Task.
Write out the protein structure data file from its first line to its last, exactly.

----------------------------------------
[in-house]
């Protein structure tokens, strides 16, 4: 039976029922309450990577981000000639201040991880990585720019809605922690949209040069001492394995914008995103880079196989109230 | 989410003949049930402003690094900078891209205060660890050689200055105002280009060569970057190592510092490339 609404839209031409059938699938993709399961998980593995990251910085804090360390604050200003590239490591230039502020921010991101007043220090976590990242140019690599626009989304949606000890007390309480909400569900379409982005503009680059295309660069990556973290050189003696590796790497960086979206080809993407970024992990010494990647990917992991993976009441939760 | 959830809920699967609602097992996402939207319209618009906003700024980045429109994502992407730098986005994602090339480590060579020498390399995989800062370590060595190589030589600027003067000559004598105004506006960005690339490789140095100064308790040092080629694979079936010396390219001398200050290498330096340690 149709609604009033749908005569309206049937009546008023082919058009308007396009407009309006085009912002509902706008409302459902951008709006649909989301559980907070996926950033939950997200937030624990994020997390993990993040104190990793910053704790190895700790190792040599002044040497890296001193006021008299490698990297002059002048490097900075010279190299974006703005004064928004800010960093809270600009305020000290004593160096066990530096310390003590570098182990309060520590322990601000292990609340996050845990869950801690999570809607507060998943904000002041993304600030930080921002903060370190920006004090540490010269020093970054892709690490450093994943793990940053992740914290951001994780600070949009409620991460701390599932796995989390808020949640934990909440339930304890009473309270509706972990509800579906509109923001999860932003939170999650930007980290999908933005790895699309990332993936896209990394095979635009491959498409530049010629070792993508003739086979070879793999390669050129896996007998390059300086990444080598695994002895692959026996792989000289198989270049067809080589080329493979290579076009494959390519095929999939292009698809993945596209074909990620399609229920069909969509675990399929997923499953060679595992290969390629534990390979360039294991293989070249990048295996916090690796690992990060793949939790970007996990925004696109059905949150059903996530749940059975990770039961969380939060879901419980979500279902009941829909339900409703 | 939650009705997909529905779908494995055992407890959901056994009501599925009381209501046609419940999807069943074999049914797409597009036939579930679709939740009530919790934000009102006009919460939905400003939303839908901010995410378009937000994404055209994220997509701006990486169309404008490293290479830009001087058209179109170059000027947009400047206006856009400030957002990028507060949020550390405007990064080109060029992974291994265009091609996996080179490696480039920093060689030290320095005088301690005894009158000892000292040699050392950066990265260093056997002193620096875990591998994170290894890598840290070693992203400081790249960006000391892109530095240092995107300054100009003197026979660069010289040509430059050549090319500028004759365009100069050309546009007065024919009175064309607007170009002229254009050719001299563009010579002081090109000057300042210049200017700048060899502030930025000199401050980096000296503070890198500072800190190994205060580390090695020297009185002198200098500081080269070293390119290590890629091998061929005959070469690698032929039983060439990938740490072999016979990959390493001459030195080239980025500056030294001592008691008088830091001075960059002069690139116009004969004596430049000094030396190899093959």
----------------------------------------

[in-house]
């Protein structure tokens, strides 16, 4: 039976029922309450990577981000000639201040991880990585720019809605922690949209040069001492394995914008995103880079196989109230 | 989410003949049930402003690094900078891209205060660890050689200055105002280009060569970057190592510092490339 609404839209031409059938699938993709399961998980593995990251910085804090360390604050200003590239490591230039502020921010991101007043220090976590990242140019690599626009989304949606000890007390309480909400569900379409982005503009680059295309660069990556973290050189003696590796790497960086979206080809993407970024992990010494990647990917992991993976009441939760 | 959830809920699967609602097992996402939207319209618009906003700024980045429109994502992407730098986005994602090339480590060579020498390399995989800062370590060595190589030589600027003067000559004598105004506006960005690339490789140095100064308790040092080629694979079936010396390219001398200050290498330096340690 149709609604009033749908005569309206049937009546008023082919058009308007396009407009309006085009912002509902706008409302459902951008709006649909989301559980907070996926950033939950997200937030624990994020997390993990993040104190990793910053704790190895700790190792040599002044040497890296001193006021008299490698990297002059002048490097900075010279190299974006703005004064928004800010960093809270600009305020000290004593160096066990530096310390003590570098182990309060520590322990601000292990609340996050845990869950801690999570809607507060998943904000002041993304600030930080921002903060370190920006004090540490010269020093970054892709690490450093994943793990940053992740914290951001994780600070949009409620991460701390599932796995989390808020949640934990909440339930304890009473309270509706972990509800579906509109923001999860932003939170999650930007980290999908933005790895699309990332993936896209990394095979635009491959498409530049010629070792993508003739086979070879793999390669050129896996007998390059300086990444080598695994002895692959026996792989000289198989270049067809080589080329493979290579076009494959390519095929999939292009698809993945596209074909990620399609229920069909969509675990399929997923499953060679595992290969390629534990390979360039294991293989070249990048295996916090690796690992990060793949939790970007996990925004696109059905949150059903996530749940059975990770039961969380939060879901419980979500279902009941829909339900409703 | 939650009705997909529905779908494995055992407890959901056994009501599925009381209501046609419940999807069943074999049914797409597009036939579930679709939740009530919790934000009102006009919460939905400003939303839908901010995410378009937000994404055209994220997509701006990486169309404008490293290479830009001087058209179109170059000027947009400047206006856009400030957002990028507060949020550390405007990064080109060029992974291994265009091609996996080179490696480039920093060689030290320095005088301690005894009158000892000292040699050392950066990265260093056997002193620096875990591998994170290894890598840290070693992203400081790249960006000391892109530095240092995107300054100009003197026979660069010289040509430059050549090319500028004759365009100069050309546009007065024919009175064309607007170009002229254009050719001299563009010579002081090109000057300042210049200017700048060899502030930025000199401050980096000296503070890198500072800190190994205060580390090695020297009185002198200098500081080269070293390119290590890629091998061929005959070469690698032929039983060439990938740490072999016979990959390493001459030195080239980025500056030294001592008691008088830091001075960059002069690139116009004969004596430049000094030396190899093959």